Monday, July 9, 2007

The Long (Wo)man at Wilmington

The Long Man is yet another of those sacred sites reviered by modern-day Pagans, especially Druids, which may or may not have any ancient spiritual significance. There are many such sites. The most famous, of course, being Stone Henge. Whether or not these have ancient significance is really pointless to argue- though it is difficult for one to imagine why they would exist if they didn't- because they are significant today.

Because of this significance, it's not hard to understand why Druids in Europe have reacted with outrage to the Longman's sex change for the sake of a film.

Even if there was, and remains, no spiritual significance to this site, it still has incredible artistic and archeaological significance. You don't have to be Pagan to appreciate the Longman and of the millions who make the pilgramage to Stonehenge, only a small fraction are making pilgramages of a spiritual nature.

The Longman suffers damage every year due to erosion and animal activity. It has been in the care of the Sussex Archaeological Society for almost 100 years and because of its sensitive nature, it's been closed to the public for some time. They are supposed to be caring for it, protecting it. Nobody begrudges them their exclusive rights to the site because everyone can see it for miles around. It's huge.

So why was a film crew allowed access to the Longman? Who cares, let them film there. But my Gods, they let them move the stones around and make him into a woman?? They gave him pigtails and a giant ass for crying out loud. Couldn't they have found a hill somewhere to make a woman on? Did they need to dessicrate this site? Who allowed this? And I hear no money exchanged hands. The Archaeological society just let them go to it without even a proper bribe? Not that that would have made it okay, but it would have at least made sense! The archaeological society says that the activities described as "sitting and laying down" on the monument could not possibly hurt it, and perhaps this is true- but moving the stones? And before that, driving stakes into the ground to mark the areas they wanted to change? Perhaps I do not have a clear enough understanding of this monument to not understand how these activities can't possibly damage it...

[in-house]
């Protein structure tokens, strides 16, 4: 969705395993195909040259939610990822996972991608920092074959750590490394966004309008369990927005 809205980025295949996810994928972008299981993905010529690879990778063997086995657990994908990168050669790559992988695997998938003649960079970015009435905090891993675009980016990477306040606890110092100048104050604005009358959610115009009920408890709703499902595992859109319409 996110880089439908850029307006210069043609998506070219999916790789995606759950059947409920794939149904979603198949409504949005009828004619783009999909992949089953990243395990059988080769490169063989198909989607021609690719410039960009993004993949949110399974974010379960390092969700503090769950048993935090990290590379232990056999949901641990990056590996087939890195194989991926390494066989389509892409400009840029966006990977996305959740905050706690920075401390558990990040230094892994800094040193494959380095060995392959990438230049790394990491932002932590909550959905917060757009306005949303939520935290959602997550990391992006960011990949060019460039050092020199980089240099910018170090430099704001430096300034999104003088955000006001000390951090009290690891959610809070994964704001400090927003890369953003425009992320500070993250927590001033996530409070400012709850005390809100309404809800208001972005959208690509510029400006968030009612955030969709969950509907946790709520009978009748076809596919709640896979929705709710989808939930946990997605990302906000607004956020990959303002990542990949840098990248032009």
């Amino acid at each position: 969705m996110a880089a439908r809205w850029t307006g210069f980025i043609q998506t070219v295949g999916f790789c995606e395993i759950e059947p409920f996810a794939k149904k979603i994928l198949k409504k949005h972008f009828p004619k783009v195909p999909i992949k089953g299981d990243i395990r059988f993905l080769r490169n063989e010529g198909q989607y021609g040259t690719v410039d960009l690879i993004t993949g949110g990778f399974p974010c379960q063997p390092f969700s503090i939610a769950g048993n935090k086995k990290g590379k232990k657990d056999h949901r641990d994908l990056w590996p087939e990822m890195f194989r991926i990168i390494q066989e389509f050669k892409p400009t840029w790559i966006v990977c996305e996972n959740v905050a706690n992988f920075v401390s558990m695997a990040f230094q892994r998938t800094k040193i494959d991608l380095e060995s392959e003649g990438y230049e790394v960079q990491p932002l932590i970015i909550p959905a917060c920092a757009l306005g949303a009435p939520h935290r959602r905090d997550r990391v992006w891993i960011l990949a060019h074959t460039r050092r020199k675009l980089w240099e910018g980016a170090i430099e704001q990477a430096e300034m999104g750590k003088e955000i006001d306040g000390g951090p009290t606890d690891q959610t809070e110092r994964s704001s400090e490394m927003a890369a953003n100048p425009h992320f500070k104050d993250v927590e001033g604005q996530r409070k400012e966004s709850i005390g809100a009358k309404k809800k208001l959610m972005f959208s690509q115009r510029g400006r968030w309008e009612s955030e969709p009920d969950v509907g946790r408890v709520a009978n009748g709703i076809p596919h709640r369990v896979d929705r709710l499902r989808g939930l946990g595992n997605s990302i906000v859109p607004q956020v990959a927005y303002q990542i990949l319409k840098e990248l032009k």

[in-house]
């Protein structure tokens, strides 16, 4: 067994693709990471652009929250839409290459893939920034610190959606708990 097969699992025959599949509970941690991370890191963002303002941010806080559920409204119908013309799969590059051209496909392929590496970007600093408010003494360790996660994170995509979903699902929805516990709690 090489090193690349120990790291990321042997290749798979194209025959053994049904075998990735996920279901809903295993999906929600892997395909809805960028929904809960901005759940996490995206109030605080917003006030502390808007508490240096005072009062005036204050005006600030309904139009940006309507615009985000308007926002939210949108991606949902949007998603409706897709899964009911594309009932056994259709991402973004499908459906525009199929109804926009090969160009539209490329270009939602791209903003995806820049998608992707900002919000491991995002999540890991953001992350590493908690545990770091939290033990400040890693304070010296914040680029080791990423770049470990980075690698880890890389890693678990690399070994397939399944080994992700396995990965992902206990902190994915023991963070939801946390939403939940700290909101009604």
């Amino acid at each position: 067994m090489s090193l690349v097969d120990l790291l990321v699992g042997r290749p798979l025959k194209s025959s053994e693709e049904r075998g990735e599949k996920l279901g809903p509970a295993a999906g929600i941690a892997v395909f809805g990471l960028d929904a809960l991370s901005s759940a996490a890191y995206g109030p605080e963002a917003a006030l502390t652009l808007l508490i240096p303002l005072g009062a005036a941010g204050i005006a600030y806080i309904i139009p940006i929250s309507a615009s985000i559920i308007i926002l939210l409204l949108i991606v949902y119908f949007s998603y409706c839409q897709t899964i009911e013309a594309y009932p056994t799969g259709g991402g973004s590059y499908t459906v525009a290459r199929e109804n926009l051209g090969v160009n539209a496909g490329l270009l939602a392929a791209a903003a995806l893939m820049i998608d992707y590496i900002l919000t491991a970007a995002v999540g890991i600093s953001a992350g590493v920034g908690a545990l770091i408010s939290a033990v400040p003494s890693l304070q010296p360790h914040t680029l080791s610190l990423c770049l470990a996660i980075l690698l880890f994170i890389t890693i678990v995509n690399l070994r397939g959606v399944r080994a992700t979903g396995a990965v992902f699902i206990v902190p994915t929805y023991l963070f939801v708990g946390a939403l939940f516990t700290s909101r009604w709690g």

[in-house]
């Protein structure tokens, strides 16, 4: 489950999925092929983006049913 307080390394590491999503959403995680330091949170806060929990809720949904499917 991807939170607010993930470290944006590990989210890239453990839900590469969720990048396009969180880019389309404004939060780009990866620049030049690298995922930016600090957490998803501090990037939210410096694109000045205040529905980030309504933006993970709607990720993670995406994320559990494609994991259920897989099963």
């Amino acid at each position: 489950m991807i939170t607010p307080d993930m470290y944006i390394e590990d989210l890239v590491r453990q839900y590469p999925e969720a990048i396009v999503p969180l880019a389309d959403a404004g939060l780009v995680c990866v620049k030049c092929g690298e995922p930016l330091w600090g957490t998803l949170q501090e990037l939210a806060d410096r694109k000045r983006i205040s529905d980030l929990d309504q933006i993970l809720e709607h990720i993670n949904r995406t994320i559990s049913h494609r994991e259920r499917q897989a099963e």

When I first heard about this I thought the Druids were being silly, but then I saw the pictures and I joined their outrage. I agree that this film should not be released. It sends a message that it is okay, even fashionable and fun, to dessicrate ancient archaeological sites (religious significance notwithstanding). With all the trouble they have trying to maintain Stonehenge with people trampling all over it year in and year out, you'd think they'd try to discourage that sort of thing on more sensitive sites.

And while I maintain that in this case the spiritual significance of this site is irrelevant, or at least far outweighed by its archaeological and artistic significance, let's talk about its spiritual significance for just one moment. We are Pagans. Paganism is an extremely feminist path in many cases. The ancient sites are often pointed out as being devoted to Goddesses. Even archaeological finds which the average person would simply label abstract are seized upon by the faithful and dubbed "Goddess images". The Longman, however, is one of the few unmistakable male images in the Western Pagan collection of sacred images. And now it's been feminized? The "fashionistas" who have done this claimed it was "empowering". Why do those who wish to be "empowered" insist upon "un-powering" (yes, I just made that up) others?

So, if you're into it. Here's the petition.

And of course, what kind of Pagan would I be if I couldn't laugh at this little outrage. And of course, I'm not the only one. As usual, The Spoof has seized upon this fertile gem
The Onion, however, disappoints.